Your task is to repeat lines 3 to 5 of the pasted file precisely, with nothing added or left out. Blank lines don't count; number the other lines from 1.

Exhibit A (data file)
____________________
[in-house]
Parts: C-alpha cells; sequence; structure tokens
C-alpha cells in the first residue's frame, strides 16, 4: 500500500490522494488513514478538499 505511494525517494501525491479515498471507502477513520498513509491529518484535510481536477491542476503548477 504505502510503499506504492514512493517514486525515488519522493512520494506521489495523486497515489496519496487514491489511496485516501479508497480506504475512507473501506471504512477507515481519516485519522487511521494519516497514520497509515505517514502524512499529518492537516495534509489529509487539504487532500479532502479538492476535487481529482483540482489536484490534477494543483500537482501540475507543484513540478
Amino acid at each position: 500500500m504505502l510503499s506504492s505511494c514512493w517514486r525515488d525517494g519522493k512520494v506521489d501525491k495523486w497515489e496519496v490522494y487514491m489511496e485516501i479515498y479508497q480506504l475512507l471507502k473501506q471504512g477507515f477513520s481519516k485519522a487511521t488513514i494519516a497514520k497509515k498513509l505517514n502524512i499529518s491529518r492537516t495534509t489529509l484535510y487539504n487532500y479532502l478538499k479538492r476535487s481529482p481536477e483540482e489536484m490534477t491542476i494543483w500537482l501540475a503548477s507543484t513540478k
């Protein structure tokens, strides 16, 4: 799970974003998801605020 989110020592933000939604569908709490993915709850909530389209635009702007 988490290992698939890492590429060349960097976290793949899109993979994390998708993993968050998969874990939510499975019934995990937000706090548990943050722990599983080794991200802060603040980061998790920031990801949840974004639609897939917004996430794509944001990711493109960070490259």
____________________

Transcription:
C-alpha cells in the first residue's frame, strides 16, 4: 500500500490522494488513514478538499 505511494525517494501525491479515498471507502477513520498513509491529518484535510481536477491542476503548477 504505502510503499506504492514512493517514486525515488519522493512520494506521489495523486497515489496519496487514491489511496485516501479508497480506504475512507473501506471504512477507515481519516485519522487511521494519516497514520497509515505517514502524512499529518492537516495534509489529509487539504487532500479532502479538492476535487481529482483540482489536484490534477494543483500537482501540475507543484513540478
Amino acid at each position: 500500500m504505502l510503499s506504492s505511494c514512493w517514486r525515488d525517494g519522493k512520494v506521489d501525491k495523486w497515489e496519496v490522494y487514491m489511496e485516501i479515498y479508497q480506504l475512507l471507502k473501506q471504512g477507515f477513520s481519516k485519522a487511521t488513514i494519516a497514520k497509515k498513509l505517514n502524512i499529518s491529518r492537516t495534509t489529509l484535510y487539504n487532500y479532502l478538499k479538492r476535487s481529482p481536477e483540482e489536484m490534477t491542476i494543483w500537482l501540475a503548477s507543484t513540478k
């Protein structure tokens, strides 16, 4: 799970974003998801605020 989110020592933000939604569908709490993915709850909530389209635009702007 988490290992698939890492590429060349960097976290793949899109993979994390998708993993968050998969874990939510499975019934995990937000706090548990943050722990599983080794991200802060603040980061998790920031990801949840974004639609897939917004996430794509944001990711493109960070490259």